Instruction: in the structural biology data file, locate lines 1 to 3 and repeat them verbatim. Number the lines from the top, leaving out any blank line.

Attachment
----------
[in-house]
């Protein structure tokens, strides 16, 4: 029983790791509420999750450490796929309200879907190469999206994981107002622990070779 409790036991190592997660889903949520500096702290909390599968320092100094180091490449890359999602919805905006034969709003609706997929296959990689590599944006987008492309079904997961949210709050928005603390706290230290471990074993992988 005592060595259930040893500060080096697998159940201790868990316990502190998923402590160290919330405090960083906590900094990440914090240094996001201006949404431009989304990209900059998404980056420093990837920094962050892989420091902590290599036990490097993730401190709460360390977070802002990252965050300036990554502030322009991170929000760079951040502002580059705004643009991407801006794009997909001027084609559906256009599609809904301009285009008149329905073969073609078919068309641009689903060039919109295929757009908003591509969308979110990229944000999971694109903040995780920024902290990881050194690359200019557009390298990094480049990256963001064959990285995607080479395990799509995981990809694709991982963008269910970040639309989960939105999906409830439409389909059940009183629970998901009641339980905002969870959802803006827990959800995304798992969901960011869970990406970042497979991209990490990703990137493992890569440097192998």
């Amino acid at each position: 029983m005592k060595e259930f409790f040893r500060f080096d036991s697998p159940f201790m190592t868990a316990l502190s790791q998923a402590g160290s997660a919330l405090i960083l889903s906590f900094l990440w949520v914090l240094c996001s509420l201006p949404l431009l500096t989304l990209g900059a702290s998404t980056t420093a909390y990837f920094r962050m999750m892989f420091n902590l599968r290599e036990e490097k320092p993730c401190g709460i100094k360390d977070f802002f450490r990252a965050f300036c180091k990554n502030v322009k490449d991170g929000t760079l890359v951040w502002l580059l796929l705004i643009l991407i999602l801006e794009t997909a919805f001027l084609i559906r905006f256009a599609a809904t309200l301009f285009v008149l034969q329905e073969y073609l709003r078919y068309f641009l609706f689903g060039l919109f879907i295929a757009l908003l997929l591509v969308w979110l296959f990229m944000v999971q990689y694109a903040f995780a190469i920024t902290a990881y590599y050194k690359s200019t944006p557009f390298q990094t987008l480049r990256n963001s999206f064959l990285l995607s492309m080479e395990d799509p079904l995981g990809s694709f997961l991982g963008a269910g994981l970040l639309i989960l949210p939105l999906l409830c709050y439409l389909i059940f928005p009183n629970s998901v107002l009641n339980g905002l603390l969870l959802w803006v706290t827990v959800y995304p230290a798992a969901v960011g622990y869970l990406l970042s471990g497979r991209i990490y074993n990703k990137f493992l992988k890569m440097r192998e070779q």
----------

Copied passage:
[in-house]
């Protein structure tokens, strides 16, 4: 029983790791509420999750450490796929309200879907190469999206994981107002622990070779 409790036991190592997660889903949520500096702290909390599968320092100094180091490449890359999602919805905006034969709003609706997929296959990689590599944006987008492309079904997961949210709050928005603390706290230290471990074993992988 005592060595259930040893500060080096697998159940201790868990316990502190998923402590160290919330405090960083906590900094990440914090240094996001201006949404431009989304990209900059998404980056420093990837920094962050892989420091902590290599036990490097993730401190709460360390977070802002990252965050300036990554502030322009991170929000760079951040502002580059705004643009991407801006794009997909001027084609559906256009599609809904301009285009008149329905073969073609078919068309641009689903060039919109295929757009908003591509969308979110990229944000999971694109903040995780920024902290990881050194690359200019557009390298990094480049990256963001064959990285995607080479395990799509995981990809694709991982963008269910970040639309989960939105999906409830439409389909059940009183629970998901009641339980905002969870959802803006827990959800995304798992969901960011869970990406970042497979991209990490990703990137493992890569440097192998």
């Amino acid at each position: 029983m005592k060595e259930f409790f040893r500060f080096d036991s697998p159940f201790m190592t868990a316990l502190s790791q998923a402590g160290s997660a919330l405090i960083l889903s906590f900094l990440w949520v914090l240094c996001s509420l201006p949404l431009l500096t989304l990209g900059a702290s998404t980056t420093a909390y990837f920094r962050m999750m892989f420091n902590l599968r290599e036990e490097k320092p993730c401190g709460i100094k360390d977070f802002f450490r990252a965050f300036c180091k990554n502030v322009k490449d991170g929000t760079l890359v951040w502002l580059l796929l705004i643009l991407i999602l801006e794009t997909a919805f001027l084609i559906r905006f256009a599609a809904t309200l301009f285009v008149l034969q329905e073969y073609l709003r078919y068309f641009l609706f689903g060039l919109f879907i295929a757009l908003l997929l591509v969308w979110l296959f990229m944000v999971q990689y694109a903040f995780a190469i920024t902290a990881y590599y050194k690359s200019t944006p557009f390298q990094t987008l480049r990256n963001s999206f064959l990285l995607s492309m080479e395990d799509p079904l995981g990809s694709f997961l991982g963008a269910g994981l970040l639309i989960l949210p939105l999906l409830c709050y439409l389909i059940f928005p009183n629970s998901v107002l009641n339980g905002l603390l969870l959802w803006v706290t827990v959800y995304p230290a798992a969901v960011g622990y869970l990406l970042s471990g497979r991209i990490y074993n990703k990137f493992l992988k890569m440097r192998e070779q």